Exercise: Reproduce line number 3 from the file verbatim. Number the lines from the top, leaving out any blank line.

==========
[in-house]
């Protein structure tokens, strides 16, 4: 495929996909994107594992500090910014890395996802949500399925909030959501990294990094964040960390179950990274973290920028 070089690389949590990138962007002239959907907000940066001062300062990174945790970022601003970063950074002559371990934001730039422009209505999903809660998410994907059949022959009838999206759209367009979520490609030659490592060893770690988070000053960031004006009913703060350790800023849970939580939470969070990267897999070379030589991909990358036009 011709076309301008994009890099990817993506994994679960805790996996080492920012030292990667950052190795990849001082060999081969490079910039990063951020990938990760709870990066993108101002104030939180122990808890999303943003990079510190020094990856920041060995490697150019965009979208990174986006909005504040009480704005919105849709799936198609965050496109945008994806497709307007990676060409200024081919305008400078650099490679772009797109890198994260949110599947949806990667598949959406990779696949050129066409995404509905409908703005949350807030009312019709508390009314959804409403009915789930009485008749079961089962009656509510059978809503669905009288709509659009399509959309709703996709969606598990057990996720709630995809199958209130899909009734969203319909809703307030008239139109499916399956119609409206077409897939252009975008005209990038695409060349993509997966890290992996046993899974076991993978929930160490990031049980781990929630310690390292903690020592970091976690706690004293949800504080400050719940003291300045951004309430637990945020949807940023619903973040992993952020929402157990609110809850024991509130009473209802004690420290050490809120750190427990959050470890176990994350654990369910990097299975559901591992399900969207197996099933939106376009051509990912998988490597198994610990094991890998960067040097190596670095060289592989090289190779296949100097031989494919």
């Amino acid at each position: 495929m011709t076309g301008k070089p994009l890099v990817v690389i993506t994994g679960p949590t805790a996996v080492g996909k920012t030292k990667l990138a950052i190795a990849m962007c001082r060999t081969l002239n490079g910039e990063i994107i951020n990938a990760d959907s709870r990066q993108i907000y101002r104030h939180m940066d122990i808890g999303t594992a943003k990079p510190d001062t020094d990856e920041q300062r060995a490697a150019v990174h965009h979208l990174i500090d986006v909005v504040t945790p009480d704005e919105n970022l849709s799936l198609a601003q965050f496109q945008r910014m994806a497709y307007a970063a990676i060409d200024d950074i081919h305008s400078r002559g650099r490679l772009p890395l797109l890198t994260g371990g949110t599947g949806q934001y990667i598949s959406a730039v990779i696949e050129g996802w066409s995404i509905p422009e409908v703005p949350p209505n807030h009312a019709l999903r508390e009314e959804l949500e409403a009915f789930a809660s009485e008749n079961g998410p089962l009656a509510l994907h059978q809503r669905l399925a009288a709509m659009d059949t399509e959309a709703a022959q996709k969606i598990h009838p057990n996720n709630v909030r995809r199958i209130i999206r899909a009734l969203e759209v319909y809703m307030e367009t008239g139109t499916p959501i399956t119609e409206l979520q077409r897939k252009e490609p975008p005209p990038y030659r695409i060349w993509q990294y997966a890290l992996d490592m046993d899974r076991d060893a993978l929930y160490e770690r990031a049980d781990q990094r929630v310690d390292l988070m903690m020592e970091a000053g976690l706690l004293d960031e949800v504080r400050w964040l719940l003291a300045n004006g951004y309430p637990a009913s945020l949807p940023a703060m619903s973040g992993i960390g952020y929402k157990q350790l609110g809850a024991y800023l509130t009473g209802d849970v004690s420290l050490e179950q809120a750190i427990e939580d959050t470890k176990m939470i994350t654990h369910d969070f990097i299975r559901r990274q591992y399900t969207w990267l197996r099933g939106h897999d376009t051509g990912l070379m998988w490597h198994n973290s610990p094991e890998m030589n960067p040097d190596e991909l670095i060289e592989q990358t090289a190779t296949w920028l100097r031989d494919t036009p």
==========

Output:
């Amino acid at each position: 495929m011709t076309g301008k070089p994009l890099v990817v690389i993506t994994g679960p949590t805790a996996v080492g996909k920012t030292k990667l990138a950052i190795a990849m962007c001082r060999t081969l002239n490079g910039e990063i994107i951020n990938a990760d959907s709870r990066q993108i907000y101002r104030h939180m940066d122990i808890g999303t594992a943003k990079p510190d001062t020094d990856e920041q300062r060995a490697a150019v990174h965009h979208l990174i500090d986006v909005v504040t945790p009480d704005e919105n970022l849709s799936l198609a601003q965050f496109q945008r910014m994806a497709y307007a970063a990676i060409d200024d950074i081919h305008s400078r002559g650099r490679l772009p890395l797109l890198t994260g371990g949110t599947g949806q934001y990667i598949s959406a730039v990779i696949e050129g996802w066409s995404i509905p422009e409908v703005p949350p209505n807030h009312a019709l999903r508390e009314e959804l949500e409403a009915f789930a809660s009485e008749n079961g998410p089962l009656a509510l994907h059978q809503r669905l399925a009288a709509m659009d059949t399509e959309a709703a022959q996709k969606i598990h009838p057990n996720n709630v909030r995809r199958i209130i999206r899909a009734l969203e759209v319909y809703m307030e367009t008239g139109t499916p959501i399956t119609e409206l979520q077409r897939k252009e490609p975008p005209p990038y030659r695409i060349w993509q990294y997966a890290l992996d490592m046993d899974r076991d060893a993978l929930y160490e770690r990031a049980d781990q990094r929630v310690d390292l988070m903690m020592e970091a000053g976690l706690l004293d960031e949800v504080r400050w964040l719940l003291a300045n004006g951004y309430p637990a009913s945020l949807p940023a703060m619903s973040g992993i960390g952020y929402k157990q350790l609110g809850a024991y800023l509130t009473g209802d849970v004690s420290l050490e179950q809120a750190i427990e939580d959050t470890k176990m939470i994350t654990h369910d969070f990097i299975r559901r990274q591992y399900t969207w990267l197996r099933g939106h897999d376009t051509g990912l070379m998988w490597h198994n973290s610990p094991e890998m030589n960067p040097d190596e991909l670095i060289e592989q990358t090289a190779t296949w920028l100097r031989d494919t036009p």